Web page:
A Fascinating History of Ciphers and Cryptography
by Ella Schwartz
illustrated by Lily Williams
Bloomsbury Children’s Books, 2019. 118 pages.
Review written December 14, 2020, from a library book
2020 Sonderbooks Stand-out:
#6 General Children’s Nonfiction
2021 Mathical Honor Book, Grades 6-8
I’ve always thought codes and ciphers are fascinating, from the time I was a kid right up to the present when I made some videos showing how to make interesting ciphers using mathematical concepts.
When I made the videos last Spring when the library was closed for the pandemic, I didn’t find too many current books on making codes, but that situation has been remedied. This book is a nice solid selection to fill in that gap. Written for elementary to middle school kids, it gives a history of encoded messages along with explanations of ciphers and codes the reader can use.
Each chapter has a message to decrypt, and the book ends with a message for the reader to solve and email the author if they figure it out. A few clues are given, and it’s a nicely appropriate historical code used.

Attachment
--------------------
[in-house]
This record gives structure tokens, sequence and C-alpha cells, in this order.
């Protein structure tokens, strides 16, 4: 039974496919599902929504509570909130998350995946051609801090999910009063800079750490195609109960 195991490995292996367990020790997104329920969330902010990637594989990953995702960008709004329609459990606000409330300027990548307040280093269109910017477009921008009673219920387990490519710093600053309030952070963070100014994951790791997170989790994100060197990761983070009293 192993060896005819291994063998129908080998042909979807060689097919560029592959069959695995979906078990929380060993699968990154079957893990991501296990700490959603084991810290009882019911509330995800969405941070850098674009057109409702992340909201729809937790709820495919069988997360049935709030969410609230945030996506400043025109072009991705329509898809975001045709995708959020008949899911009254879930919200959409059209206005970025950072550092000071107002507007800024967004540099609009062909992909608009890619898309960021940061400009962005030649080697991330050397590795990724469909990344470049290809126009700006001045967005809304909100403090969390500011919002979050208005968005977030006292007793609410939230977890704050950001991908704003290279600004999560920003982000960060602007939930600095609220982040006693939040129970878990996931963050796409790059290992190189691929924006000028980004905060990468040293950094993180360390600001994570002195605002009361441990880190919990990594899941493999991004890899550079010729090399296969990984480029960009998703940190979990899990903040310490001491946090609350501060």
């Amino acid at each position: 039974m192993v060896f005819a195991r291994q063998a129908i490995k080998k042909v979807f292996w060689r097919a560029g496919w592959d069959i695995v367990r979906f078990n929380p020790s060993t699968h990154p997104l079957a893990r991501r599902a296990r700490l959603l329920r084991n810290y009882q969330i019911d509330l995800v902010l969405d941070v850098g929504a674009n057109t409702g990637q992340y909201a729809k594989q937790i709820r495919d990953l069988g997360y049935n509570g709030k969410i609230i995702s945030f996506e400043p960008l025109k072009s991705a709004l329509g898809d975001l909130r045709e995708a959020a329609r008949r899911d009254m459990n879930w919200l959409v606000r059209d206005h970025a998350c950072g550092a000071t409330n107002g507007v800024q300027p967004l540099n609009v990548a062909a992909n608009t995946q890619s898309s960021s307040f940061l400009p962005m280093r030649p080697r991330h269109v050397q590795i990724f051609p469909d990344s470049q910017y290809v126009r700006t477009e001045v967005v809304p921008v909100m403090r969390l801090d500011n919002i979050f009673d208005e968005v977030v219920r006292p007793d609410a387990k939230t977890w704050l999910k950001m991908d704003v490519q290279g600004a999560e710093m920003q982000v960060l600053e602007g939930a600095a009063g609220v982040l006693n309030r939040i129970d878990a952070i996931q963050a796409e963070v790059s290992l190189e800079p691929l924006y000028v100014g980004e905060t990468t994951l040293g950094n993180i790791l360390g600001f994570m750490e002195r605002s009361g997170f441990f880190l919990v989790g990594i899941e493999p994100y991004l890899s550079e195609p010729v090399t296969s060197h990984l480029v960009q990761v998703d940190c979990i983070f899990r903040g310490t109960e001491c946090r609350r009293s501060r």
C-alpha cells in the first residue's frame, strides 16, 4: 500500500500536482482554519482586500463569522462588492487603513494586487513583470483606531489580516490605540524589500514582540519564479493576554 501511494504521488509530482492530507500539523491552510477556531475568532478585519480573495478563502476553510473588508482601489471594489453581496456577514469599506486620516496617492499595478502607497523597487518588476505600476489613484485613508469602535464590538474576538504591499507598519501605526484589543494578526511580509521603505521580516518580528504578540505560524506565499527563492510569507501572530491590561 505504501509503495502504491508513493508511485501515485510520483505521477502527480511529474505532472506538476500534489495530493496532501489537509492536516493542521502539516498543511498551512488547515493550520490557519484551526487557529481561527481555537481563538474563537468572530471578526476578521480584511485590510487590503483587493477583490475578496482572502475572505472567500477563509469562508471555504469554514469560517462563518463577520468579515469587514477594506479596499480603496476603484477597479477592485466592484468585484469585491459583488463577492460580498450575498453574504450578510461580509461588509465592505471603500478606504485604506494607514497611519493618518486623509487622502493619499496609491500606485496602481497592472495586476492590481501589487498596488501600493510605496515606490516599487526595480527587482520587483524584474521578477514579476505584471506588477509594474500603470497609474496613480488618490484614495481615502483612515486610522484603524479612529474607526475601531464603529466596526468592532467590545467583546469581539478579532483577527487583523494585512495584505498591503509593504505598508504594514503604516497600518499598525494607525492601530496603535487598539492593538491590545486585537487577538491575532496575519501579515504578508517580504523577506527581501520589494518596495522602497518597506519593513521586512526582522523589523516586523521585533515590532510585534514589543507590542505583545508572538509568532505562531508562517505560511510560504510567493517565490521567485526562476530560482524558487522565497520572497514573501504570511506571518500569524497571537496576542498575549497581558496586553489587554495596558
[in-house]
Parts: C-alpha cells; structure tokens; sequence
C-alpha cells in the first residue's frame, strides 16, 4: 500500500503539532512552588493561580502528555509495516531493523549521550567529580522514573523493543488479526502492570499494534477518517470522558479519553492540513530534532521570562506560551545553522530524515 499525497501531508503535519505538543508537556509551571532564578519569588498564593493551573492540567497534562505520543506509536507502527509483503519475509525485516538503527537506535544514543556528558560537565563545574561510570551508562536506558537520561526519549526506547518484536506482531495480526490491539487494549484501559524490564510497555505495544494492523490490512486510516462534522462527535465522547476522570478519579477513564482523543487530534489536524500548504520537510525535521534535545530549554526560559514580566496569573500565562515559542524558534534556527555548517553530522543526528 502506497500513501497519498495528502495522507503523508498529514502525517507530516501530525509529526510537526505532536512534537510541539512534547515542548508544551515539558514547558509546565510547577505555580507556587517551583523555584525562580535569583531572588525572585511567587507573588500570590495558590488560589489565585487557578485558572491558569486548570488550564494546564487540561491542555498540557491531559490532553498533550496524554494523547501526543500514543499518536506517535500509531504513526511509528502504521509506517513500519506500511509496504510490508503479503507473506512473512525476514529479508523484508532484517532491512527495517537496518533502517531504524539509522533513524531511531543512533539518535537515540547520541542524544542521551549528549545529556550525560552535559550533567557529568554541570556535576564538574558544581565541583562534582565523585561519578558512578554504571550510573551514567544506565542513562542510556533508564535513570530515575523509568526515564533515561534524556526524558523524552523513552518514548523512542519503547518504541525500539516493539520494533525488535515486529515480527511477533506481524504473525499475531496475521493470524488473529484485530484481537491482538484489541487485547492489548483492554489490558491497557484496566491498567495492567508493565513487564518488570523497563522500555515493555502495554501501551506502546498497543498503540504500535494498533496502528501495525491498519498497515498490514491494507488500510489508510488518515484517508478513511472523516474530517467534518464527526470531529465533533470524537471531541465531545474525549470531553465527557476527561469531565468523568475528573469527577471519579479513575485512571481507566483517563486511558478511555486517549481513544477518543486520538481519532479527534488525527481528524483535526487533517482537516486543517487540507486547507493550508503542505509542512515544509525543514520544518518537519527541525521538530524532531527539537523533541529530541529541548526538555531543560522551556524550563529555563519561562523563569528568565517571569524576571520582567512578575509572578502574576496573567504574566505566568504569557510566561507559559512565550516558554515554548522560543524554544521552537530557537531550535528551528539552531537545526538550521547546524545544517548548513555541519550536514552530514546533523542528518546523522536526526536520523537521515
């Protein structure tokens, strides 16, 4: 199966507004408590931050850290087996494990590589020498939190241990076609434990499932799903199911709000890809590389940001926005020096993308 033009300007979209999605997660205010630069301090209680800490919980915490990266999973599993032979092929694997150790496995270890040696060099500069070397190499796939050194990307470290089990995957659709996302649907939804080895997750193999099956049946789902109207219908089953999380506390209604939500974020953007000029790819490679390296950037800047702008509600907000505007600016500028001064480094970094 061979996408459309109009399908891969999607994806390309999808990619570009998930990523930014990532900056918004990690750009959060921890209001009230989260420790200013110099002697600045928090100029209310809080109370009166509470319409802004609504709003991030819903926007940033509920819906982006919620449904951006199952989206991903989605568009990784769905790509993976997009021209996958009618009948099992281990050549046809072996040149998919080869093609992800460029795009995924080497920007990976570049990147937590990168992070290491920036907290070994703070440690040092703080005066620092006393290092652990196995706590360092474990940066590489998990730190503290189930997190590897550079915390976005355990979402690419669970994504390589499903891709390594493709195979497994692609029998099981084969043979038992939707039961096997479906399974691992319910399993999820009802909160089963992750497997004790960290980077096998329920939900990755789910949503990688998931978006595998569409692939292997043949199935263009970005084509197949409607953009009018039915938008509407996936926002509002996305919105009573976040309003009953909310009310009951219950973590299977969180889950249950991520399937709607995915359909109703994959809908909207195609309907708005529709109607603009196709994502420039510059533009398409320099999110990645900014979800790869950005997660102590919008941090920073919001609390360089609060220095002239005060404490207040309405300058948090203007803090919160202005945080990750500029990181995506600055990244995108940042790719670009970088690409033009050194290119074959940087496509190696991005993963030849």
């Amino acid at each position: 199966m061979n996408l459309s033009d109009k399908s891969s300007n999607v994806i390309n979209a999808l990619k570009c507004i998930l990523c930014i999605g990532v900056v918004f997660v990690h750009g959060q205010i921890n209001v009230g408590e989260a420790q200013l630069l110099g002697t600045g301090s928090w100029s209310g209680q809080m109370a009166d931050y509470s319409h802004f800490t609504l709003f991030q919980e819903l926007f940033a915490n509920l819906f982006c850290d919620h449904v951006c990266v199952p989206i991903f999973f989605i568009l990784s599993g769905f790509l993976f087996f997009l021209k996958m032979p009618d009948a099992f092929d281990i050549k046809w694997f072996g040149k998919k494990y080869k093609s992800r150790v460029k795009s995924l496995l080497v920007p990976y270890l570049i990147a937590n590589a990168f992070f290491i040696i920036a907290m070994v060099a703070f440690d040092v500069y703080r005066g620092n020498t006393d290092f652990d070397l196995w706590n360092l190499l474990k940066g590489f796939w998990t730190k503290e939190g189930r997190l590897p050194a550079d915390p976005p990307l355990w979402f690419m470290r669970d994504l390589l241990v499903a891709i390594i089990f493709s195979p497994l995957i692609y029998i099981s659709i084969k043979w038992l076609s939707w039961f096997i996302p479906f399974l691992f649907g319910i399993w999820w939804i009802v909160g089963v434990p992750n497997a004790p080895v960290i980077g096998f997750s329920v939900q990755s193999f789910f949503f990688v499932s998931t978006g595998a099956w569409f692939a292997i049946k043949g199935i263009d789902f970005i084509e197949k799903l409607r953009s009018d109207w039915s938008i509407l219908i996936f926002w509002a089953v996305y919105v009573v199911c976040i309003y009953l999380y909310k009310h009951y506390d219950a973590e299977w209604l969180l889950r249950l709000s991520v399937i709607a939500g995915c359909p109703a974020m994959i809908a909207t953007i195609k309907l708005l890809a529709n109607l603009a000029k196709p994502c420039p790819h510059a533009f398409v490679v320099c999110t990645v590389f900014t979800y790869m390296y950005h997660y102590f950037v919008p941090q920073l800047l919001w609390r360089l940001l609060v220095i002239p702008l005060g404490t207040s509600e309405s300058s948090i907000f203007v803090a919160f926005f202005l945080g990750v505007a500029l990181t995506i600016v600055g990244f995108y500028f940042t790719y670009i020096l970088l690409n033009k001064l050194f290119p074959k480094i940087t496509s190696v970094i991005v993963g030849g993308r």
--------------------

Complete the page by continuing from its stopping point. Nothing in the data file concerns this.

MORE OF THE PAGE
The book starts with steganography – hiding a message in some way – and the Caesar cipher and continues with things like Benedict Arnold’s book cipher and Thomas Jefferson’s wheel cipher up through a puzzle encoded in a statue in front of CIA headquarters and the use of prime numbers in computer security.
Even when they get deep into the history of clandestine messages, they do give the readers chances to crack the codes.
There’s plenty here to get kids intrigued, and one thing I love about code-making is there are lots of jumping-off points from this book.
Find this review on Sonderbooks at: www.sonderbooks.com/Childrens_Nonfiction/can_you_crack_the_code.html
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Disclaimer: I am a professional librarian, but the views expressed are solely my own, and in no way represent the official views of my employer or of any committee or group of which I am part.
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